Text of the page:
Kaufman Lab

Project 1 PI Randal Kaufman

Randal J. Kaufman, PhD

Director and Professor, Degenerative Diseases Program

Principal Investigator (Project 1)

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Zhouji Chen - Research Associate Professor

Zhouji Chen, PhD

Research Associate Professor

Shakib Omari, PhD

Staff Scientist

Cynthia Lebeaupin - Postdoc

Cynthia Lebeaupin, PhD

Senior Postdoctoral Fellow


  • 2023
    Cellular stress and coagulation factor production: when more isn't necessarily better
    Chen Z, Herzog RW, Kaufman RJ
    J Thromb Haemost. 2023 Oct 13:S1538-7836(23)00770-5. doi: 10.1016/j.jtha.2023.10.005. Epub ahead of print.
    PMID: 37839613

    A Review of the Rationale for Gene Therapy for Hemophilia A With Inhibitors: One-Shot Tolerance and Treatment?
    Valentino LA, Ozelo MC, Herzog RW, Key NS, Pishko AM, Ragni MV, Samelson-Jones BJ, Lillicrap D. 
    J Thromb Haemost. 2023 Nov;21(11):3033-3044. doi: 10.1016/j.jtha.2023.05.011. Epub 2023 May 22.
    PMID: 37225021

    Distinct functions and transcriptional signatures in orally induced regulatory T cell populations
    Biswas M, So K, Bertolini TB, Krishnan P, Rana J, Muñoz-Melero M, Syed F, Kumar S, Gao H, Xuei X, Terhorst C, Daniell H, Cao S, Herzog RW (2023).
    Front Immunol 14: 1278184 

    Antibody binding to recombinant adeno-associated virus monitored by charge detection mass spectrometry
    Grande AE, Li X, Miller LM, Zhang J, Draper BE, Herzog RW, Xiao W, Jarrold MF. 
    Anal Chem. 2023 Jul 25;95(29):10864-10868. doi: 10.1021/acs.analchem.3c02371. Epub 2023 Jul 12.
    PMID: 37436182

    Potential role for oral tolerance in gene therapy
    Butterfield JSS, Li X, Arisa S, Kwon KC, Daniell H, Herzog RW. 
    Cell Immunol. 2023 Sep-Oct;391-392:104742. doi: 10.1016/j.cellimm.2023.104742. Epub 2023 Jun 28.
    PMID: 37423874

    Factor VIII trafficking to CD4+ T cells shapes its immunogenicity and requires several types of antigen presenting cells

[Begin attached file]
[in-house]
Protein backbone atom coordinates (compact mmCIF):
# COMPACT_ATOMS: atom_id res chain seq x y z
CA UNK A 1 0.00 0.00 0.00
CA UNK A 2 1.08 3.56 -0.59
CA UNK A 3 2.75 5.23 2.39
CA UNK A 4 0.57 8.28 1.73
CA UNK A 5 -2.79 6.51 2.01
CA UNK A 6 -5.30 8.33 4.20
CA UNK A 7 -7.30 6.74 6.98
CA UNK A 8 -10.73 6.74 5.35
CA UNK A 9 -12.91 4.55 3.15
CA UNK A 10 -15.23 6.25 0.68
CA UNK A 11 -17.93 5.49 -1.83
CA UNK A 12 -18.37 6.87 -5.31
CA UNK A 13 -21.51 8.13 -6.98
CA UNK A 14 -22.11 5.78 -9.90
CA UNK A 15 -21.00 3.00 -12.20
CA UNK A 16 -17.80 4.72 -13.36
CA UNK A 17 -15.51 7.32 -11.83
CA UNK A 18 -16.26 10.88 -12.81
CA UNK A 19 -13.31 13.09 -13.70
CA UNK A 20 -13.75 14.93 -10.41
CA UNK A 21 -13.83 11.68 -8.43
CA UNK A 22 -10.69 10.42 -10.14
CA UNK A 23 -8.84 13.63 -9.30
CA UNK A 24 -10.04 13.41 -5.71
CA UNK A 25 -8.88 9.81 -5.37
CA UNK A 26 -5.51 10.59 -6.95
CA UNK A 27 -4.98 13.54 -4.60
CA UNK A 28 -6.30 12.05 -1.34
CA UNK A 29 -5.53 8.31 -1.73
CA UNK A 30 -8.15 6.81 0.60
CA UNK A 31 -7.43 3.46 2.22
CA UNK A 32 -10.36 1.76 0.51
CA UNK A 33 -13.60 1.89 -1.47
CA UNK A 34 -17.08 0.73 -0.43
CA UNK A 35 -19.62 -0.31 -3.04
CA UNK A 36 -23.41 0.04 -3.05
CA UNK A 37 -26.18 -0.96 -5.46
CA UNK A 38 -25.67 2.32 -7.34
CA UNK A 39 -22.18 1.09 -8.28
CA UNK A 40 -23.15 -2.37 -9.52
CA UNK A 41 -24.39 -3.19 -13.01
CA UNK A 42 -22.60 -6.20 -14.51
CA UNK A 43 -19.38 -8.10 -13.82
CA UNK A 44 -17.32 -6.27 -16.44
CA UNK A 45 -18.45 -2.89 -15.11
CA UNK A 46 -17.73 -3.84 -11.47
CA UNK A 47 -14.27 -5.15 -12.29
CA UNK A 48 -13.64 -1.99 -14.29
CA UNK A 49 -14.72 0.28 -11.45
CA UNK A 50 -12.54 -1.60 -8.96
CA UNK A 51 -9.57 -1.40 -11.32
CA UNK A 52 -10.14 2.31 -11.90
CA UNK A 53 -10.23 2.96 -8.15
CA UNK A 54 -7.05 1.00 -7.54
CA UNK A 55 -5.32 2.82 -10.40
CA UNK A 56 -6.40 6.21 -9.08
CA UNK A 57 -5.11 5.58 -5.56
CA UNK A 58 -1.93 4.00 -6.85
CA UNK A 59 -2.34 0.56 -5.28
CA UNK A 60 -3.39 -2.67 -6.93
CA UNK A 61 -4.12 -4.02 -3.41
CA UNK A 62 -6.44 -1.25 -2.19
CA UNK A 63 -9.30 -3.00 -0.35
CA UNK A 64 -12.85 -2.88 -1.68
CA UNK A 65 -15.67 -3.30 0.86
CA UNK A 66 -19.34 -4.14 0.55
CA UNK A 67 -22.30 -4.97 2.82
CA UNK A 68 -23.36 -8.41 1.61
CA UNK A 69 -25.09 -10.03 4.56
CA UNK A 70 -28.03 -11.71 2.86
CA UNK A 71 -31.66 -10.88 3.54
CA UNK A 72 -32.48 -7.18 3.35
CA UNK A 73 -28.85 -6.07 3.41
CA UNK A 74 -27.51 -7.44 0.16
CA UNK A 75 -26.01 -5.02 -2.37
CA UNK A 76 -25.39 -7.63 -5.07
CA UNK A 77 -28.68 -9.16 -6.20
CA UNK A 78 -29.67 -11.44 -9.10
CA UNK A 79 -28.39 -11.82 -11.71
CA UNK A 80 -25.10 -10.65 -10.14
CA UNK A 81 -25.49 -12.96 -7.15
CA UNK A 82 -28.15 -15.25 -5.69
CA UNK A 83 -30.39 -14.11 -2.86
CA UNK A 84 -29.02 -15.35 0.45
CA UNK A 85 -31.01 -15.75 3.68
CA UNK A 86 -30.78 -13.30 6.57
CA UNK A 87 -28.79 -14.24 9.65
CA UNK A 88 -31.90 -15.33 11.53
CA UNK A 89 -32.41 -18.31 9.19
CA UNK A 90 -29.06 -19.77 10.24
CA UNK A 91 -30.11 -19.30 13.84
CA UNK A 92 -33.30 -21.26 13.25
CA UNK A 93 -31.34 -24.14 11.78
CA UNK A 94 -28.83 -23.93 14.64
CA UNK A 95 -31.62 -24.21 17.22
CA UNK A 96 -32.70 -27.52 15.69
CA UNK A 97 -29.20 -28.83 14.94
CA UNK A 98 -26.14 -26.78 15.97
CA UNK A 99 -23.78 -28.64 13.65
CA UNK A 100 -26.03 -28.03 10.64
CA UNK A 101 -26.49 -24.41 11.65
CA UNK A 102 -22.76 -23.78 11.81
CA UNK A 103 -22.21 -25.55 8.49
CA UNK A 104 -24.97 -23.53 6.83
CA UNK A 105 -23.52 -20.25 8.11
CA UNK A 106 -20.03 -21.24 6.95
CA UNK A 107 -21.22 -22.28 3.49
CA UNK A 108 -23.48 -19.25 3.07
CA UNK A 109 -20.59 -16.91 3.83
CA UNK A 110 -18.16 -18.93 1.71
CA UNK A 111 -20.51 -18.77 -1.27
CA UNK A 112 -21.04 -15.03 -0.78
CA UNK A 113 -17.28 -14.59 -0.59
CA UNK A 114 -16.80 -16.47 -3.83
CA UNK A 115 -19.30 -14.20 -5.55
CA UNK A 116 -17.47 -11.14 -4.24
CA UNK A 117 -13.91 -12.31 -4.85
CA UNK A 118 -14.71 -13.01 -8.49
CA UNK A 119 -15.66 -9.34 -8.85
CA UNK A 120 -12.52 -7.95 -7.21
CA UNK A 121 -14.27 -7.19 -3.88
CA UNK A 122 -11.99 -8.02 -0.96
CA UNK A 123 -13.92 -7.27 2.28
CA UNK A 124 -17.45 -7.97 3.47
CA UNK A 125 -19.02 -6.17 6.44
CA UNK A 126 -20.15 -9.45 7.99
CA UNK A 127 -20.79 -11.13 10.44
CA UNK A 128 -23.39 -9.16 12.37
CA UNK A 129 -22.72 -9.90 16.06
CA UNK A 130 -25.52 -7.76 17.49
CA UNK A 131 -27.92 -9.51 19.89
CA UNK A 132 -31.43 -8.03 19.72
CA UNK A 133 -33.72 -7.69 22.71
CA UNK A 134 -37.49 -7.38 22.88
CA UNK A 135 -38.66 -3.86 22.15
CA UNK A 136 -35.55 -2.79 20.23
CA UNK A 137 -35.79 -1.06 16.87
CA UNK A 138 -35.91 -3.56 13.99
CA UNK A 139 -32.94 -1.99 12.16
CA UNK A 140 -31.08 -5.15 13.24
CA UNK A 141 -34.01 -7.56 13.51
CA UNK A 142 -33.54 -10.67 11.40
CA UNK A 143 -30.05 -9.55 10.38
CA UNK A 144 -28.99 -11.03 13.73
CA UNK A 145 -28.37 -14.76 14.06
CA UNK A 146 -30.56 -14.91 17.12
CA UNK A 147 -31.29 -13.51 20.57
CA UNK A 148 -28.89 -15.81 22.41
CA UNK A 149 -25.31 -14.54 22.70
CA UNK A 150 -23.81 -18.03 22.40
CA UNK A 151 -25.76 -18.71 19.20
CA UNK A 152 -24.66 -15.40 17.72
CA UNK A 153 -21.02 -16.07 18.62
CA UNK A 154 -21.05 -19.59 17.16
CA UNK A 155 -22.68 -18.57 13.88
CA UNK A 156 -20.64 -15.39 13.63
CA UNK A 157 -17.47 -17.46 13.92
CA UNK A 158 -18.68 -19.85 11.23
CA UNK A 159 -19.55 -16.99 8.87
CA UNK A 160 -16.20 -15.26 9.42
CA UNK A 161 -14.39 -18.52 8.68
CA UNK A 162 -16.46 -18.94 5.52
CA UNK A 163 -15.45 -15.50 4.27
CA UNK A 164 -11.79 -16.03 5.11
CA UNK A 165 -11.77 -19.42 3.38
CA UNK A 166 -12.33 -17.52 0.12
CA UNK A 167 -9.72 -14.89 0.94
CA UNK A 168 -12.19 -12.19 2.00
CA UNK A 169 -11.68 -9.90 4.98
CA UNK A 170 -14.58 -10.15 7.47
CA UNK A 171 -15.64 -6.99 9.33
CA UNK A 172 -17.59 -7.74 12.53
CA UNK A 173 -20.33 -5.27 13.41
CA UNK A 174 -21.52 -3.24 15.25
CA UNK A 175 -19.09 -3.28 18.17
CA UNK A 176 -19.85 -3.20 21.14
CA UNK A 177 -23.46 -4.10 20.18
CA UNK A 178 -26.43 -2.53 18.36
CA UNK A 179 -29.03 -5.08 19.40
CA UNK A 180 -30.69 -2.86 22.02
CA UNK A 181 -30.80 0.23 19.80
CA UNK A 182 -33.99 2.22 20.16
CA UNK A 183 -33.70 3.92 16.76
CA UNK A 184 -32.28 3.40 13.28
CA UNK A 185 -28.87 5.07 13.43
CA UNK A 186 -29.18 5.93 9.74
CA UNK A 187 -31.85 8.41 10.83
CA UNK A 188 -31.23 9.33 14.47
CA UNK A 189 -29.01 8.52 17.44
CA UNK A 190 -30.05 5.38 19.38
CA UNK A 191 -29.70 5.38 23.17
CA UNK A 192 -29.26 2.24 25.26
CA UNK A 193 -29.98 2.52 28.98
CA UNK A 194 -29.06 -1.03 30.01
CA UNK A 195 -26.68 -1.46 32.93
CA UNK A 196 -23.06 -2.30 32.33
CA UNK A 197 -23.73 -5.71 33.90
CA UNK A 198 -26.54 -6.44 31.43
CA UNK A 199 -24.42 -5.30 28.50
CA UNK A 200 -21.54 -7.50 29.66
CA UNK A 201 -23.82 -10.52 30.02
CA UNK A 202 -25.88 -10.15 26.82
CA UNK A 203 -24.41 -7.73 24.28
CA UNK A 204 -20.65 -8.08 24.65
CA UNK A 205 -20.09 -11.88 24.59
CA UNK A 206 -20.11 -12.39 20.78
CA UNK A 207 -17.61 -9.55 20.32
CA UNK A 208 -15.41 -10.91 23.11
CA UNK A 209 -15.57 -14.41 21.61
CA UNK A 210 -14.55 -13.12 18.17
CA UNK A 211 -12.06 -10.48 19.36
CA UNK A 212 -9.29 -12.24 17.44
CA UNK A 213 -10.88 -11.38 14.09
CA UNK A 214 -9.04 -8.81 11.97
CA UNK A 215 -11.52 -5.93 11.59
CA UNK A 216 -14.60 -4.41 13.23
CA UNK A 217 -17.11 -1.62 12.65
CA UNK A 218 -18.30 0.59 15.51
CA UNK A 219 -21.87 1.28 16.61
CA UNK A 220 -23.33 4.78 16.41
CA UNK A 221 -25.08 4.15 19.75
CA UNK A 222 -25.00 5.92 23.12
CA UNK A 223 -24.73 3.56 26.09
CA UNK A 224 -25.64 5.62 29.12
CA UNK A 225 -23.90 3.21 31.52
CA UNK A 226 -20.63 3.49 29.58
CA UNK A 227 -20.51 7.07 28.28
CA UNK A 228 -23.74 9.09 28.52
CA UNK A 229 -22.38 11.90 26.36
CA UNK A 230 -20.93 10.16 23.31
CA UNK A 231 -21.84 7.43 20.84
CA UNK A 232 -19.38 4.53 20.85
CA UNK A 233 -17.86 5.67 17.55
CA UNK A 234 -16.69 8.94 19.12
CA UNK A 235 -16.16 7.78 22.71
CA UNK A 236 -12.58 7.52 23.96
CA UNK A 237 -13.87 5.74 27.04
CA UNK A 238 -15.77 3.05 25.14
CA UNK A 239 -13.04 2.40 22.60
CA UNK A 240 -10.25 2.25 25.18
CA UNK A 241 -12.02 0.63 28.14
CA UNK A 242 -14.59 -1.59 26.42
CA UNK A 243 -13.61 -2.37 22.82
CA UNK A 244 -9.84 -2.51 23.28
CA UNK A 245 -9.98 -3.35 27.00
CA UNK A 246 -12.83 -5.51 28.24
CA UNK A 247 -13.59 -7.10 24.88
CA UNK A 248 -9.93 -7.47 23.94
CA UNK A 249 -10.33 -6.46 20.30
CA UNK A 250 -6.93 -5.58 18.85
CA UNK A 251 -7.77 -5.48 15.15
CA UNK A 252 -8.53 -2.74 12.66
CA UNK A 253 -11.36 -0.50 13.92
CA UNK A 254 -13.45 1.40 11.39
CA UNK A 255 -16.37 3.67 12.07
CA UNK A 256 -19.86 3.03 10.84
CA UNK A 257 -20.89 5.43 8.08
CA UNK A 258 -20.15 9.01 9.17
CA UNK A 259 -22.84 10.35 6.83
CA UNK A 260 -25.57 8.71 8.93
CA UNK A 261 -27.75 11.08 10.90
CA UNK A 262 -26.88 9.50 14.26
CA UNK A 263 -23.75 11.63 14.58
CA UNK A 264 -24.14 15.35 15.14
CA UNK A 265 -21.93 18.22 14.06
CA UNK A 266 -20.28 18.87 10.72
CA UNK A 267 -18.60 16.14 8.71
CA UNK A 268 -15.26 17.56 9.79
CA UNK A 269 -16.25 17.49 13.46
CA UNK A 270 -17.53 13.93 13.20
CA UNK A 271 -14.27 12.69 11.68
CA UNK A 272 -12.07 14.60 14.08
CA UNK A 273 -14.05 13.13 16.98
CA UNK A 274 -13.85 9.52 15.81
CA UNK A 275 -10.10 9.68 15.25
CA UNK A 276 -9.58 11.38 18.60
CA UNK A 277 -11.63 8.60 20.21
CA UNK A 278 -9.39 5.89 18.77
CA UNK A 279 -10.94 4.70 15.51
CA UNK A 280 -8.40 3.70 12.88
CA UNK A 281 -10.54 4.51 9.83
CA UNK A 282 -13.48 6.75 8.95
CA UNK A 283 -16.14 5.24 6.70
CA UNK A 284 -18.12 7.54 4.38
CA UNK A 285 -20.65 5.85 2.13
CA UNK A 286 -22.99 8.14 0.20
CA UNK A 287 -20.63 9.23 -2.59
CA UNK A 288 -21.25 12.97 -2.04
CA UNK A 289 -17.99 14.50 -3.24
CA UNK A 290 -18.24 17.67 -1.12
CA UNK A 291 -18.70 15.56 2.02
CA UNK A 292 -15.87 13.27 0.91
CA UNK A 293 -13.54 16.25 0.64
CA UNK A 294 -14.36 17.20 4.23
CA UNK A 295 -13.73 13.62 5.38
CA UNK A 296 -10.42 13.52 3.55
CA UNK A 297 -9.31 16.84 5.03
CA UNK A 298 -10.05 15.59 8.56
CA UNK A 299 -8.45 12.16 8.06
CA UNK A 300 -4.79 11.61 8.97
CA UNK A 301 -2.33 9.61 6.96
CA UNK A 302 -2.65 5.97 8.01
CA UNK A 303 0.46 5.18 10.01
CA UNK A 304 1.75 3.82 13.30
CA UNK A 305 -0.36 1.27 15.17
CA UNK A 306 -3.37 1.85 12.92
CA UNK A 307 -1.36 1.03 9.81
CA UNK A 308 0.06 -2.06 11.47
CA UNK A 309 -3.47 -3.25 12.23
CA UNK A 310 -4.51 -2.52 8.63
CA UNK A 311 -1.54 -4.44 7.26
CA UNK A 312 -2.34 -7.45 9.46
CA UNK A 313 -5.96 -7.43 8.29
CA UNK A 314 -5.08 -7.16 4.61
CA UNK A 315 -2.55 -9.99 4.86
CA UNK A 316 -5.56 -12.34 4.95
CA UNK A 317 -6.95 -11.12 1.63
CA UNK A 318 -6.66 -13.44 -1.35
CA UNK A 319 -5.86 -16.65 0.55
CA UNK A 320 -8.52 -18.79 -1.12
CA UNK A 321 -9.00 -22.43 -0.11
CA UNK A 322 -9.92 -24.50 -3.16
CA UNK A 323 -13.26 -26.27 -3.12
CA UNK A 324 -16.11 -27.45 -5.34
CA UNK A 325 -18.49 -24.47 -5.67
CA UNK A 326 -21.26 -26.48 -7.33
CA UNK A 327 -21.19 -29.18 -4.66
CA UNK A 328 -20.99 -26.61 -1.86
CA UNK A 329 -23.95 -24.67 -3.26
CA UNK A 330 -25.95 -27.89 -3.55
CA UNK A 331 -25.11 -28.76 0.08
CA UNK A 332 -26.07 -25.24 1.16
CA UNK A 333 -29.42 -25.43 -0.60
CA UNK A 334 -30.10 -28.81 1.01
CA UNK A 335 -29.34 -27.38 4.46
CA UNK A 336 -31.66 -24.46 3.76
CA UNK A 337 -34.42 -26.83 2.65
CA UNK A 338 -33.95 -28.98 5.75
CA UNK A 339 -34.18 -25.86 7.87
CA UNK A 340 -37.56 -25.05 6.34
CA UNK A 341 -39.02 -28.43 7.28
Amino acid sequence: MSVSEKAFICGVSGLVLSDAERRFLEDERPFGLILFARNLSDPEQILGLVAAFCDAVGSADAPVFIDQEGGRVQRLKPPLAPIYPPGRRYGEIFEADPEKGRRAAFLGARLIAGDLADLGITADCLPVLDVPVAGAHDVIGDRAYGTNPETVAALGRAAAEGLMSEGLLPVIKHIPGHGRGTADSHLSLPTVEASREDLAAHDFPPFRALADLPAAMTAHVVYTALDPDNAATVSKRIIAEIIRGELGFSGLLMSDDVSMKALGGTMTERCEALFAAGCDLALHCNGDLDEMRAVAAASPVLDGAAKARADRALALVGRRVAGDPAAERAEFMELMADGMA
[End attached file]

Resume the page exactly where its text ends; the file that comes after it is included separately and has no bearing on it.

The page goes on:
Kaczmarek R, Piñeros AR, Patterson PE, Bertolini TB, Perrin GQ, Sherman A, Born J, Arisa S, Arvin MC, Kamocka MM, Martinez MM, Dunn KW, Quinn SM, Morris JJ, Wilhelm AR, Kaisho T, Munoz-Melero M, Biswas M, Kaplan MH, Linnemann AK, George LA, Camire RM, Herzog RW. 
    Blood. 2023 Jul 20;142(3):290-305. doi: 10.1182/blood.2022018937.
    PMID: 37192286

    Liver-specific in vivo base editing of Angptl3 via AAV delivery efficiently lowers blood lipid levels in mice
    Zuo Y, Zhang C, Zhou Y, Li H, Xiao W, Herzog RW, Xu J, Zhang J, Chen YE, Han R. 
    Cell Biosci. 2023 Jun 15;13(1):109. doi: 10.1186/s13578-023-01036-0.
    PMID: 37322547

    Chemical modification of AAV9 capsid with N-ethyl maleimide alters vector tissue tropism
    Mulcrone PL, Lam AK, Frabutt D, Zhang J, Chrzanowski M, Herzog RW, Xiao W. 
    Sci Rep. 2023 May 25;13(1):8436. doi: 10.1038/s41598-023-35547-0.
    PMID: 37231038

    Suppression of anti-drug antibody formation against coagulation factor VIII by oral delivery of anti-CD3 monoclonal antibody in hemophilia A mice
    Bertolini TB, Herzog RW, Kumar SRP, Sherman A, Rana J, Kaczmarek R, Yamada K, Arisa S, Lillicrap D, Terhorst C, Daniell H, Biswas M. 
    Cell Immunol. 2023 Mar;385:104675. doi: 10.1016/j.cellimm.2023.104675. Epub 2023 Jan 30.
    PMID: 36746071

    Cryptic resolution sites in the vector plasmid lead to the heterogeneities in the rAAV vectors
    Zhang J, Chrzanowski M, Frabutt DA, Lam AK, Mulcrone PL, Li L, Konkle BA, Miao CH, Xiao W. J Med Virol. 2023 Jan;95(1):e28433. doi: 10.1002/jmv.28433.
    PMID: 36571262

    Characterization of a Bioengineered AAV3B Capsid Variant with Enhanced Hepatocyte Tropism and Immune Evasion
    Rana J, Marsic D, Zou C, Muñoz-Melero M, Li X, Kondratov O, Li N, de Jong YP, Zolotukhin S, Biswas M. 
    Hum Gene Ther. 2023 Apr;34(7-8):289-302. doi: 10.1089/hum.2022.176.
    PMID: 36950804
  • 2022
    Ectopic clotting factor VIII expression and misfolding in hepatocytes as a cause for hepatocellular carcinoma
    Kapelanski-Lamoureux A, Chen Z, Gao ZH, Deng R, Lazaris A, Lebeaupin C, Giles L, Malhotra J, Yong J, Zou C, de Jong YP, Metrakos P, Herzog RW, Kaufman RJ.
    Mol Ther. 2022 Dec 7;30(12):3542-3551. doi: 10.1016/j.ymthe.2022.10.004. Epub 2022 Oct 14.
    PMID: 36242517

    IL-15 Blockade and Rapamycin Multifactorial Loss of Factor VIII from AAV-Transduced Hepatocytes in Hemophilia A Mice
    Butterfield JSS, Yamada K, Bertolini TB, Syed F, Kumar SRP, Li X, Arisa S, Piñeros AR, Tapia A, Rogers CA, Li N, Rana J, Biswas M, Terhorst C, Kaufman RJ, de Jong YP, Herzog RW.
    Mol Ther. 2022 Jul 12:S1525-0016(22)00426-9. doi: 10.1016/j.ymthe.2022.07.005. Online ahead of print.
    PMID: 35821634 

    Immune Complications and their Management in Inherited and Acquired Bleeding Disorders
    Arruda VR, Lillicrap D, Herzog RW.
    Blood. 2022 Jul 6:blood.2022016530. doi: 10.1182/blood.2022016530. Online ahead of print.
    PMID: 35793465

    Treatment-induced hemophilic thrombosis?
    Kaczmarek R, Herzog RW.